Download Alms for the Poor

yes no Was this document useful for you?
   Thank you for your participation!

* Your assessment is very important for improving the workof artificial intelligence, which forms the content of this project

Document related concepts
no text concepts found
Alms for the Poor
A clear remedy for winning the war on global poverty.
By Aaron Clark
Newsweek International
April 4 issue - Approximately 1 billion of the world's people
live in extreme poverty. They suffer from malaria,
tuberculosis, AIDS, unsafe drinking water and chronic
hunger. Eight million of them will die this year—largely from
preventable or treatable diseases. To integrate the poor into
the global economy, they have to be healthy, argues Jeffrey
Sachs in his persuasive new book, "The End of Poverty:
Economic Possibilities for Our Time" (416 pages. Penguin
Press). His chosen weapons of mass salvation: anti-AIDS
drugs, mosquito nets and wells for safe drinking water. And
therein lies the key to Sachs's vision: the technologies are
known and the strategies proved; what is needed is simply
the political and financial will to implement them.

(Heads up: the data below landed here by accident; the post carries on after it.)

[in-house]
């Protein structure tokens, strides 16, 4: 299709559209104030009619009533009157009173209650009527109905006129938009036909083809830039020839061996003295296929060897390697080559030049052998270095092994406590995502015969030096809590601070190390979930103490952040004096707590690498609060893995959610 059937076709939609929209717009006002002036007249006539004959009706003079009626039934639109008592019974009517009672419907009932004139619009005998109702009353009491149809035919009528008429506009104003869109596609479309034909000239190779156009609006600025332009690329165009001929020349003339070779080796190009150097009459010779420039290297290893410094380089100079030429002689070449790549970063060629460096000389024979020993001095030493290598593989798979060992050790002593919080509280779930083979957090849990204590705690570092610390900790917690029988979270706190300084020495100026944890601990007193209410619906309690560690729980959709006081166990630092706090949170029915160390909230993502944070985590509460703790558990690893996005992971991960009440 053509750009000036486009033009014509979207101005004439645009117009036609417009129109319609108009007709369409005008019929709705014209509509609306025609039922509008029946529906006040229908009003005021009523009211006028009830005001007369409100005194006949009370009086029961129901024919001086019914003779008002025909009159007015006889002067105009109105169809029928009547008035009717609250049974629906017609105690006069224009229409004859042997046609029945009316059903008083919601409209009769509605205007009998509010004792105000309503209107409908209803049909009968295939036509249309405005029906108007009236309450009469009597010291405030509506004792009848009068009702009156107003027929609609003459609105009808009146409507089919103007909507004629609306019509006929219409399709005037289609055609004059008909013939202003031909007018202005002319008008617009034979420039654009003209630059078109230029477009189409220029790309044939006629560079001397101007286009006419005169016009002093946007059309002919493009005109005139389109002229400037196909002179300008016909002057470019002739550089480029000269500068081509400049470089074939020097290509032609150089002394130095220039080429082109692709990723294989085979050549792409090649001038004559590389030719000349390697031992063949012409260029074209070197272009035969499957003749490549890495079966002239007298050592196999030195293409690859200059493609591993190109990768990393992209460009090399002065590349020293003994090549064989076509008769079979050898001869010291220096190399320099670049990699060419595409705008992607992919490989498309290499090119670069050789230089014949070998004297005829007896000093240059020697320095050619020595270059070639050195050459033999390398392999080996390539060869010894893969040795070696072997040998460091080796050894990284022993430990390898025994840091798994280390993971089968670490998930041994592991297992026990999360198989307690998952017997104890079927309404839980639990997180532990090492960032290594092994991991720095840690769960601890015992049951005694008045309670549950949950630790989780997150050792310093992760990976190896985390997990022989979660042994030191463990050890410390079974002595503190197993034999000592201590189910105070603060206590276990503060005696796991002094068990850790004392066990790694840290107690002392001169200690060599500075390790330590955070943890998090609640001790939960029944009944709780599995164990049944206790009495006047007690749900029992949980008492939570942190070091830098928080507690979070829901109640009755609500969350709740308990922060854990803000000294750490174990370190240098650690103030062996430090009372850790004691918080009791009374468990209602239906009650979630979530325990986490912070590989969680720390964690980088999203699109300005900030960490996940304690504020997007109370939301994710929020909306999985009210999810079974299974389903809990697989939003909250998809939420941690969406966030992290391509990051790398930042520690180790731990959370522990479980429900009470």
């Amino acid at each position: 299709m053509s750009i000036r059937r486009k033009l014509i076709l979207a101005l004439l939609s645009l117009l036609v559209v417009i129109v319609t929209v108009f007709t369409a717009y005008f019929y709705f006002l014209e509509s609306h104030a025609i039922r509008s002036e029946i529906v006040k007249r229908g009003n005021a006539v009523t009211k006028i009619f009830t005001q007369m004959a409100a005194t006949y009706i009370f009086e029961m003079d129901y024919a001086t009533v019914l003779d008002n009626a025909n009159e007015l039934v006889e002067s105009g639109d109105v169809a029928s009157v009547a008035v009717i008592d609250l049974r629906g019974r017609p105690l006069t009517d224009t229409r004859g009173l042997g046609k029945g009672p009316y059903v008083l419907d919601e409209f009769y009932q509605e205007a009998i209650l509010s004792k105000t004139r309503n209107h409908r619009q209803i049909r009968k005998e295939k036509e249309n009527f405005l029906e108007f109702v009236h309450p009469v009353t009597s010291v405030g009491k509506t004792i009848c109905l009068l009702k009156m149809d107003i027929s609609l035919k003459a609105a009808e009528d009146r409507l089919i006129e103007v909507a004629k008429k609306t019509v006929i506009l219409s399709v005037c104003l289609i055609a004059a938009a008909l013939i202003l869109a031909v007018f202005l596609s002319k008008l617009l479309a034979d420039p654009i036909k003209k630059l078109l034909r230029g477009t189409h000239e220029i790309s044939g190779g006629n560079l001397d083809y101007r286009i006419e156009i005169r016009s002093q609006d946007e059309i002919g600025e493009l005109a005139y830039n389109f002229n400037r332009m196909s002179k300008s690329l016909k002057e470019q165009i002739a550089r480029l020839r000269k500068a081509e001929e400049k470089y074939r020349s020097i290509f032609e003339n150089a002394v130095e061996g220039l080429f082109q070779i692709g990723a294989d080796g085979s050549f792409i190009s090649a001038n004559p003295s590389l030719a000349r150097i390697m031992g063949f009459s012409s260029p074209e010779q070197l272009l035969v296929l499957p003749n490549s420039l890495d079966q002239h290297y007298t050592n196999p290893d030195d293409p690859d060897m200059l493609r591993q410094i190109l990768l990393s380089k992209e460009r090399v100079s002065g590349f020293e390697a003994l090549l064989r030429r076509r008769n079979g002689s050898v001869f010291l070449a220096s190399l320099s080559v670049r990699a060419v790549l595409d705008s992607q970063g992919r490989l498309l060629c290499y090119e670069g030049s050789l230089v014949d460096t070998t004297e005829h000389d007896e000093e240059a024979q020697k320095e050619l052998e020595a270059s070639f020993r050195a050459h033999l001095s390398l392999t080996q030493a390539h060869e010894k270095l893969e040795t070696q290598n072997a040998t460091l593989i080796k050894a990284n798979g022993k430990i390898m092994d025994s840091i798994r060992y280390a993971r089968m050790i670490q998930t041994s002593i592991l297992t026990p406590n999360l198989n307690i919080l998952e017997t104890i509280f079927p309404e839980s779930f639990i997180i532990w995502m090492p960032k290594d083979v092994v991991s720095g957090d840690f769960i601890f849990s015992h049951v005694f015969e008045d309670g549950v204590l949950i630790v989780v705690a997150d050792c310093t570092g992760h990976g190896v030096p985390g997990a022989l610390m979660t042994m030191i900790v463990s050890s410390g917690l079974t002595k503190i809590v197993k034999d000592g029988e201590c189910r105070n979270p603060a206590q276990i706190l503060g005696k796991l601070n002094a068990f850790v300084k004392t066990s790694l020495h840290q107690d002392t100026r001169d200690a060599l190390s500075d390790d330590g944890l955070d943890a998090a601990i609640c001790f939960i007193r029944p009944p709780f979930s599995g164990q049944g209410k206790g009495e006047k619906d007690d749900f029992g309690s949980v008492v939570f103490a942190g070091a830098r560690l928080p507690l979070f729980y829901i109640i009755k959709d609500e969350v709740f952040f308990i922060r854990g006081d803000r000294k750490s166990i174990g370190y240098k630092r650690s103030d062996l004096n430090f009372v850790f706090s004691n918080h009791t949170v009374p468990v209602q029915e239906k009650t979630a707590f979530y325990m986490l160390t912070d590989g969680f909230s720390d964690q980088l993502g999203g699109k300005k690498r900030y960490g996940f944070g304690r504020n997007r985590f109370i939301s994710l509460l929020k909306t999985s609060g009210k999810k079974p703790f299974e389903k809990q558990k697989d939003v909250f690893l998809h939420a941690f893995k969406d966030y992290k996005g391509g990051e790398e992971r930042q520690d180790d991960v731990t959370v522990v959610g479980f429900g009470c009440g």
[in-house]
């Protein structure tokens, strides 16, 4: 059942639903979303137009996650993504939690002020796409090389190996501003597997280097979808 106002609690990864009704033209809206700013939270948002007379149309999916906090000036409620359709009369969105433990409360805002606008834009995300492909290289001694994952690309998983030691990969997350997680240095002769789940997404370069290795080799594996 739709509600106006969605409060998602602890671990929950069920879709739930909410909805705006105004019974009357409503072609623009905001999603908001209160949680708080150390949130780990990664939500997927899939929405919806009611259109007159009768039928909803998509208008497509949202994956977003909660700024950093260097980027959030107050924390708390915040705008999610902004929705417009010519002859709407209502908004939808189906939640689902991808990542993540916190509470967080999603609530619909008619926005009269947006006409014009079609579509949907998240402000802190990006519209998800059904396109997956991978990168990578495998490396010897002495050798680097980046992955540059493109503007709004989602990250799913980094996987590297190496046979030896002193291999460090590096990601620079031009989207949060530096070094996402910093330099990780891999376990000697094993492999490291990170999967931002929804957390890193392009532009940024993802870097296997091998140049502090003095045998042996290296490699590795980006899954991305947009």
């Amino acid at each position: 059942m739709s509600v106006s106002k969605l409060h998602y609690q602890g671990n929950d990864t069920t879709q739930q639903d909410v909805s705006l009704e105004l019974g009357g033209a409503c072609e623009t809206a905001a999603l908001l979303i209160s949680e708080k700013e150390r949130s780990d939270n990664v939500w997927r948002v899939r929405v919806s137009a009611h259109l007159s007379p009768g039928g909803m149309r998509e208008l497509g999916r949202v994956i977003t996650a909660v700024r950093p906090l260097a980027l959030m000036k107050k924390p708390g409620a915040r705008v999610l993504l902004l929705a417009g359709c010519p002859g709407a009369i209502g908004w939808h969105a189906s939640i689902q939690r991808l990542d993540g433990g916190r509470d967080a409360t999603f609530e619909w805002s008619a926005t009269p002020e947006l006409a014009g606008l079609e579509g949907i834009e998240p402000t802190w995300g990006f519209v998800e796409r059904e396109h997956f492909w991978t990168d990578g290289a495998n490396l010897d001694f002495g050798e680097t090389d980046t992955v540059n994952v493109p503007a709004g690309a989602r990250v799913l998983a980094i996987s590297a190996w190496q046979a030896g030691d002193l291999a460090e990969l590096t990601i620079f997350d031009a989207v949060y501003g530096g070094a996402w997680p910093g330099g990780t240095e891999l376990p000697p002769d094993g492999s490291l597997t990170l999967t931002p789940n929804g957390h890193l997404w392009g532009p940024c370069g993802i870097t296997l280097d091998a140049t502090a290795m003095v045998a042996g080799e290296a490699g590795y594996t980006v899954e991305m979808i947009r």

Sachs—an adviser to heads of state, globe-trotting
economic shock therapist and academic rock star—is clearly
on the warpath. Though ridding the world of poverty may
not be as politically incendiary or galvanizing as the war on
terror, Sachs argues that it is just as important—not only
for altruistic reasons but for long-term global economic
security as well. And he is convinced that a decisive victory
is possible.
Sachs's remedy for poverty relies on a simple argument:
more money. He believes that the rich countries' attempts
to ameliorate Third World poverty through the IMF and the
World Bank are misguided at best, and self-serving at
worst. He accuses the IMF of prescribing cookie-cutter
solutions to complex and unique problems. "A [developing
country's] government may be told to cut its budget deficit
by 1 percent of GDP," he writes. "It is judged on whether or
not it carries out that measure, not on whether the measure
produces faster growth, or a reduction of poverty, or a
solution to a debt crisis." Rather than dictate policy
minutiae, Sachs believes, world moneylenders should help
coordinate a massive infusion of capital: rich countries
should forgive most Third World debt and be prepared to
give 0.7 percent of their annual GNP to poor countries until
Though the book is sketchy when it comes to on-the-ground
implementation, Sachs's conceptual framework for creating
a more equal world is lucid and elegantly supported by
chapters on the market reforms of China and India. "The
key to ending poverty is to create a global network of
connections that reach from impoverished communities to
the very centers of world power and wealth and back
again," he writes. The tools exist, their effectiveness has
been proved, and the poor people of the world are waiting.